The story of Jesus’ temptations is probably familiar to most of us. Before entering into ministry, and just after his own baptism, Jesus had a period of testing in the wilderness. Today’s story recalls to us a parallel to the Old Testament stories of the plight of the Israelites, who wandered in the wilderness for 40 years after being freed from slavery in Egypt. We remember how the Israelites grumbled and protested to Moses that God was not providing for them, that perhaps they were better off in slavery in Egypt because at least there they had food and drink. God gave them food and water in the desert. The Israelites doubted God’s guidance, even though God provided a cloud by day and a pillar of fire by night to guide them. The Israelites built a golden calf to worship, instead of God, while Moses was away from them, on the mountain getting the 10 Commandments. The Israelites were tempted by hunger, by testing God, by worshiping false idols. So was Jesus. And so are we.
The Bible reminds us, that since the very beginning of our species, there has been temptation to do things we should not do. Webster’s defines temptation as "a strong desire or urge to do something." A second definition clarifies that it can be the urge to do something that is bad, wrong, or unwise. The Greek word used in our passage means "being put to the test." Temptation usually involves a lack of self-control, whether it is something small like taking a second brownie because they taste so good, or something major like adultery. Temptation usually brings enjoyment in the short term, but may cause regret in the long term. To tempt in the religious sense is to coax or urge someone to do something sinful. Blessed, says the letter of James, is the one who endures temptation, who stands the test.
Jesus, in his own personal wilderness, showed us how to stand up to temptation. The tempter, or Satan, does not matter as much in this story as the one who resisted the temptation. Yet we like to envision this Satan, as a devil in red with horns and a tail, carrying a pitchfork and wreaking havoc, like the guy personifying Mayhem in the car insurance commercials. The tempter first appears in the Adam and Eve story, as a serpent that convinces the first couple that God’s prohibition on eating of the tree of knowledge of good and evil was more of a suggestion than an order. In the allegorical book of Job, Satan convinces God to let him test a righteous man, in order to prove that he would deny God. The Hebrew word from which Satan comes means to obstruct, or to oppose. Satan is the personification of temptation and of evil. It is much easier to say "The Devil made me do it" than to take the blame ourselves for failing in our moral lives. The truth is that God created us with the free will to choose, and that we have responsibility for choosing between good and evil, right and wrong.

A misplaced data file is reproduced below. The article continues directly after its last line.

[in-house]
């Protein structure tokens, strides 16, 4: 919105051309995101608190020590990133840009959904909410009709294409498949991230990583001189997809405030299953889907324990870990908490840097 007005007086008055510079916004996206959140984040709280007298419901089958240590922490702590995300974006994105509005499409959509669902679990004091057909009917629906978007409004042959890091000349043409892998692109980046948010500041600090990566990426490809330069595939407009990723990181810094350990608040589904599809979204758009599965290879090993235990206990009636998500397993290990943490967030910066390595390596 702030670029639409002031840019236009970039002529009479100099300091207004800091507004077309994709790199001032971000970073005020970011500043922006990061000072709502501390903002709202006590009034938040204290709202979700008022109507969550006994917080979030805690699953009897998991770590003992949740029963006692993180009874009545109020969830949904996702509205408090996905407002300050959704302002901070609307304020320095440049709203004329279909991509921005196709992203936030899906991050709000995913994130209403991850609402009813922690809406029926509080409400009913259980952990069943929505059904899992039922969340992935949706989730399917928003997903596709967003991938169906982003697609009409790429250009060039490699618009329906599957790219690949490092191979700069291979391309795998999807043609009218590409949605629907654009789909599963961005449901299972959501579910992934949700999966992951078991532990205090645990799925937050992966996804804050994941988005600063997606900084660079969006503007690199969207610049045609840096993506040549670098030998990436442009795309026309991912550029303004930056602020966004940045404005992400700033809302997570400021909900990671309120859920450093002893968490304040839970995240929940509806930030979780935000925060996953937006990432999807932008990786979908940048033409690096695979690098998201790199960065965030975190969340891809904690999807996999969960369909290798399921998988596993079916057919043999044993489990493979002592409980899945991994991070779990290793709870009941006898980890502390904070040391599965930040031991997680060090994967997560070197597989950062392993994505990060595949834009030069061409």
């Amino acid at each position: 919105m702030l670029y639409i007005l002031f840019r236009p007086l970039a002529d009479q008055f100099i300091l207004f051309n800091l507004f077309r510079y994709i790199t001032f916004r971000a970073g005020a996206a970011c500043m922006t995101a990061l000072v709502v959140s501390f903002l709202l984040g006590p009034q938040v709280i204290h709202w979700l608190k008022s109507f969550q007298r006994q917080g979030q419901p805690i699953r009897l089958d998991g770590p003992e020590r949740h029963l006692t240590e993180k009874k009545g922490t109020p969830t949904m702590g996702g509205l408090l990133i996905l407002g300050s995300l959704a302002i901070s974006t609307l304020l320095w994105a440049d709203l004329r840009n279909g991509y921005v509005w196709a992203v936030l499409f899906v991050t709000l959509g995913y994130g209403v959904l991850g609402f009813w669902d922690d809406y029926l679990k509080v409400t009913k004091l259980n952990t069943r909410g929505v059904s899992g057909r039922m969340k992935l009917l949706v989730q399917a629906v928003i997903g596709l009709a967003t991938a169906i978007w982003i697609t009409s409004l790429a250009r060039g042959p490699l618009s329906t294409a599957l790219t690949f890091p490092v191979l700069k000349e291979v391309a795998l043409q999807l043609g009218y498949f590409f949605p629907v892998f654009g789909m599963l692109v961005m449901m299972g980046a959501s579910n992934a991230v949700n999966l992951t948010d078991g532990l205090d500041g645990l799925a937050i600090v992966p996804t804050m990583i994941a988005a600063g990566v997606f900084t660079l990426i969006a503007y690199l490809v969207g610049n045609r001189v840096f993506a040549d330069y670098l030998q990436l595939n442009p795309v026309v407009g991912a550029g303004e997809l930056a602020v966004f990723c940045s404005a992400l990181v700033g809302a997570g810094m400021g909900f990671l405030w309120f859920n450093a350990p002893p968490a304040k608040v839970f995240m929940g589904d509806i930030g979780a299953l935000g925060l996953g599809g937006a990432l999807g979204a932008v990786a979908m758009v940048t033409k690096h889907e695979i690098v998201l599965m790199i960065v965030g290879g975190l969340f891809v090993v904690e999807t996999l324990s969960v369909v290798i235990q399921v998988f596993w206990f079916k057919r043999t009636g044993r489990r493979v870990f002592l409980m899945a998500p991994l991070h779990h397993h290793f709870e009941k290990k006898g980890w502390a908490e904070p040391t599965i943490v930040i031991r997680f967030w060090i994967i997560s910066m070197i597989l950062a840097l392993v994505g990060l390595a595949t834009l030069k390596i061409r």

The interesting thing about the temptations presented to Jesus before entering ministry is that they were not bad. The first temptation was to turn stones into bread. Jesus had, according to the text, been fasting for 40 days and nights. Forty is an important number in the Bible. The Israelites wandered for 40 years in the desert before making it to the Promised Land of Milk and Honey. In the story of Noah and the Ark, it rained for 40 days and 40 nights. Biblically, 40 represents a time of testing or probation. Whether it was literally 40 days or not, surely Jesus was hungry. And besides, the ability to turn stones into bread would solve the problem of hunger in Jesus’ day, as well as in our own. Just think of how many people we could feed if we could just turn stones into bread! So it was not a bad temptation. But Jesus knew it was a self-centered one, and it short-sighted. Jesus answered, "One does not live by bread alone, but by every word that comes from the word of God" (a quote of Deuteronomy 8:3). Jesus selflessly put others before himself, and recognized that the problems of the world were (and still are) bigger than just one word, or one solution. God can feed the hungers of the whole world. Bread for the World says there is already enough food in the world to feed everyone in the world. Yet God knows the hungers of the world are not just for food. Scholar and professor Thomas Long says this temptation is like going to the banquet table hungry and filling our plates liberally with everything we like. He says we approach the Word of God the same way, taking it literally, and reading only what we want to read. He reminds us that we have to take the whole Word, all the stories, wisdom, and we need to open the Gospel message to all people. Jesus knew the issue was bigger than just him eating bread. Even in the church, we can be self-serving. This church is a very generous church. Yet we too sometimes want quick and easy answers. But there is not just one need, or one word, or one solution that fixes all the problems. Jesus, by resisting this temptation, reminds us to dig deeper, and to work harder, to listen to and to trust the whole message of the Word (and words) of God, and to think beyond ourselves.